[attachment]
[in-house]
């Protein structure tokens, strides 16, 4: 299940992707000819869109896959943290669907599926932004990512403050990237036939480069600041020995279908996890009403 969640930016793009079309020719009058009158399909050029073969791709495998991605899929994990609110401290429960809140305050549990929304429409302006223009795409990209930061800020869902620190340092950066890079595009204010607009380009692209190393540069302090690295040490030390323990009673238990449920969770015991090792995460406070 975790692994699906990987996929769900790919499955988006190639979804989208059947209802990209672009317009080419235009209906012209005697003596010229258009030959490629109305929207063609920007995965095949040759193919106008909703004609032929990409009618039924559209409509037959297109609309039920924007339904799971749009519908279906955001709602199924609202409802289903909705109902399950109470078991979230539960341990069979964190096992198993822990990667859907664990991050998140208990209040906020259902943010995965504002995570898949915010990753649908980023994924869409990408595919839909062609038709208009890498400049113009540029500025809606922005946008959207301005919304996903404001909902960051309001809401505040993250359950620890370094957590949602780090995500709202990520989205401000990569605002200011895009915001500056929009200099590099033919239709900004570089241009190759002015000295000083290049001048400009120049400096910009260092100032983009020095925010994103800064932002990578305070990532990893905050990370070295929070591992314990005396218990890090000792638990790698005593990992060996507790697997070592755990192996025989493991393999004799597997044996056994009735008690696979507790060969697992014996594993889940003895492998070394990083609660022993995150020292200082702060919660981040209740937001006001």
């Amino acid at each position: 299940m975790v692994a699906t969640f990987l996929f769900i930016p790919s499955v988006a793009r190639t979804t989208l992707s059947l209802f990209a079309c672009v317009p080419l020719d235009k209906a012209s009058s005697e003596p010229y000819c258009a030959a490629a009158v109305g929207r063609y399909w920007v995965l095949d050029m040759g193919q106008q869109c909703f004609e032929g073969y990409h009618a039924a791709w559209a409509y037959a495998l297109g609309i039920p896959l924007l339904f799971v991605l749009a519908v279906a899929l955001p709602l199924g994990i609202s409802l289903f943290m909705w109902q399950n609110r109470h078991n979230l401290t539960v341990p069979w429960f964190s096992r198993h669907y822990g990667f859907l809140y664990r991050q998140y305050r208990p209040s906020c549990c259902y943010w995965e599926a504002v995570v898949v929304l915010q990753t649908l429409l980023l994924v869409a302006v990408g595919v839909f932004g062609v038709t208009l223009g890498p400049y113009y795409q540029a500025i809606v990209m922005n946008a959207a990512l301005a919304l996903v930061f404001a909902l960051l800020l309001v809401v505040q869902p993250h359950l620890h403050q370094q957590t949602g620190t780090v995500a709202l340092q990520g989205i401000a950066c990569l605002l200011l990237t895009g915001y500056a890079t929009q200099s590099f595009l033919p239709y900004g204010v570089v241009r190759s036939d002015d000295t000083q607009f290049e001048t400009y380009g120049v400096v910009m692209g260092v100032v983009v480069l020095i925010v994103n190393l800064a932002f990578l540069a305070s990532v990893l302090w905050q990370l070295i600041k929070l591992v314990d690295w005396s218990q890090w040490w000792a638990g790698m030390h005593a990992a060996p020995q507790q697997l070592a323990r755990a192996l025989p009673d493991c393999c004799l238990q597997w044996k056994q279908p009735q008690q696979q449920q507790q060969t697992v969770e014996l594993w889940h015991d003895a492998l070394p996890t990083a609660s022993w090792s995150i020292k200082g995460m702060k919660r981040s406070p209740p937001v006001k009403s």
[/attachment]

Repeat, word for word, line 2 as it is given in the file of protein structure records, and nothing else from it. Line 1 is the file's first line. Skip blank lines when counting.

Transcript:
């Protein structure tokens, strides 16, 4: 299940992707000819869109896959943290669907599926932004990512403050990237036939480069600041020995279908996890009403 969640930016793009079309020719009058009158399909050029073969791709495998991605899929994990609110401290429960809140305050549990929304429409302006223009795409990209930061800020869902620190340092950066890079595009204010607009380009692209190393540069302090690295040490030390323990009673238990449920969770015991090792995460406070 975790692994699906990987996929769900790919499955988006190639979804989208059947209802990209672009317009080419235009209906012209005697003596010229258009030959490629109305929207063609920007995965095949040759193919106008909703004609032929990409009618039924559209409509037959297109609309039920924007339904799971749009519908279906955001709602199924609202409802289903909705109902399950109470078991979230539960341990069979964190096992198993822990990667859907664990991050998140208990209040906020259902943010995965504002995570898949915010990753649908980023994924869409990408595919839909062609038709208009890498400049113009540029500025809606922005946008959207301005919304996903404001909902960051309001809401505040993250359950620890370094957590949602780090995500709202990520989205401000990569605002200011895009915001500056929009200099590099033919239709900004570089241009190759002015000295000083290049001048400009120049400096910009260092100032983009020095925010994103800064932002990578305070990532990893905050990370070295929070591992314990005396218990890090000792638990790698005593990992060996507790697997070592755990192996025989493991393999004799597997044996056994009735008690696979507790060969697992014996594993889940003895492998070394990083609660022993995150020292200082702060919660981040209740937001006001």